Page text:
- the institution is being asked to provide a service of a personal nature (attendants, individually prescribed devices, etc.)
- the accommodation would impose an undue financial or administrative burden on the College
Access v. success: Accommodations are granted for the purpose of leveling the playing field for students with disabilities, but not to be used to guarantee success in the classroom. Accommodations are not retroactive and do not provide an unfair advantage over other students.
Washington State University – Working with Students or Staff with Disabilities
Washington State University - Ableism in Our Everyday Language
Washington State University - Reading & Notetaking Tools
Washington State University – Faculty & Staff, Navigating the World of Academia with a Disability
Coalition for Disability Access in Health Science Educat
- Burgstahler, S., & Jirikowic, T. (2002). Supporting students with disabilities: What every teaching assistant should know. The Journal of Graduate Teaching Assistant Development, 9(1), 23-30. Retrieved from http://staff.washington.edu/sherylb/teaching_assistant.html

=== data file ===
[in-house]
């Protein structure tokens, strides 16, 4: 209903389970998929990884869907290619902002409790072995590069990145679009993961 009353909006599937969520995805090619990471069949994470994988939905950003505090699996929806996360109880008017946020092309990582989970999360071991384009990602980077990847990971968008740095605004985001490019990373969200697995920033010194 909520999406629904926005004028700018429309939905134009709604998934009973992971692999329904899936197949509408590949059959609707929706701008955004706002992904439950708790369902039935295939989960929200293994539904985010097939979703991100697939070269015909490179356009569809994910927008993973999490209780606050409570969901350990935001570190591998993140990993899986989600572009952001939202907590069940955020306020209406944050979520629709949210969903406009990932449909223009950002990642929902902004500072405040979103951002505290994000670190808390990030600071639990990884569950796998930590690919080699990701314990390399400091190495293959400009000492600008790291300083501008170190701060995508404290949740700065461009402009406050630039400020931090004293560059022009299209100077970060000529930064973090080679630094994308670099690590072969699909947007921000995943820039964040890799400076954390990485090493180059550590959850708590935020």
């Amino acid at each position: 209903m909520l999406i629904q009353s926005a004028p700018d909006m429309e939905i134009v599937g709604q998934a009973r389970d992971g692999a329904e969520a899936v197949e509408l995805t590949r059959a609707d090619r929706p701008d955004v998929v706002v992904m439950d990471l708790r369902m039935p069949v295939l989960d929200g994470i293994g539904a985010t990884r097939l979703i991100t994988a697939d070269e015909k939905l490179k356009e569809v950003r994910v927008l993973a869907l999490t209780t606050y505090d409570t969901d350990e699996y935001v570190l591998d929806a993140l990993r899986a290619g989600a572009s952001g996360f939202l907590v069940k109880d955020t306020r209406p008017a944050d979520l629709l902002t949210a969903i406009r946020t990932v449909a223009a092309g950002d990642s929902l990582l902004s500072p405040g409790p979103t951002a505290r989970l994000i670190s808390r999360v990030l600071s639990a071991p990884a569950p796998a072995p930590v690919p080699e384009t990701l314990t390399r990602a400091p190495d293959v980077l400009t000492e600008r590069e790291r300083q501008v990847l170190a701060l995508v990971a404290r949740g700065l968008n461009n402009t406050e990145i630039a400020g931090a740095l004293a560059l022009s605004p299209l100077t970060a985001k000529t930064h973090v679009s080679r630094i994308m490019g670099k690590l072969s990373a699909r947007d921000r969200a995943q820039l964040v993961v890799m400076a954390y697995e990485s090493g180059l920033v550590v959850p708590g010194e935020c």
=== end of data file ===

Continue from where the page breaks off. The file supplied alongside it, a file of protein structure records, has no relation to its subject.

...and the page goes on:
- Floyd, K. (2012). Postsecondary students with learning disabilities: Can we do more? Journal of Special Education Apprenticeship, 1(1), 1-13. Retrieved from https://files.eric.ed.gov/fulltext/EJ1127867.pdf
- Orr, A. C., & Bachman Hammig, S. (2009). Inclusive postsecondary strategies for teaching students with learning disabilities: A review of the literature. Learning Disability Quarterly, 32(3), 181-196. Retrieved from https://www.jstor.org/stable/pdf/27740367.pdf?refreqid=excelsior%3A253cd8335fc741cdf04e3848560b9207
|Children and Adults with ADD (CHADD)||www.ldonline.org|
|Council for Learning Disabilities (CLD)||www.iser.com/CLD.html|
|IBM Special Needs Systems||www.austin.ibm.com/sns/|
|Learning Disabilities Association of American (LDA)||www.ldantl.org|
|National Center for Learning Disabilities (NCLD)||www.ncld.org|
|National Clearinghouse on Postsecondary Education for individuals with Disabilities||www.health.gwu.edu|
|The International Dyslexia Association (IDA)||www.iser.com/orton.html|
|Office of Civil Rights||http://www2.ed.gov/about/offices/list/ocr/index.html|
Professor and autism self-advocate delivers remarks on strengths-based planning and outcomes in transition to adulthood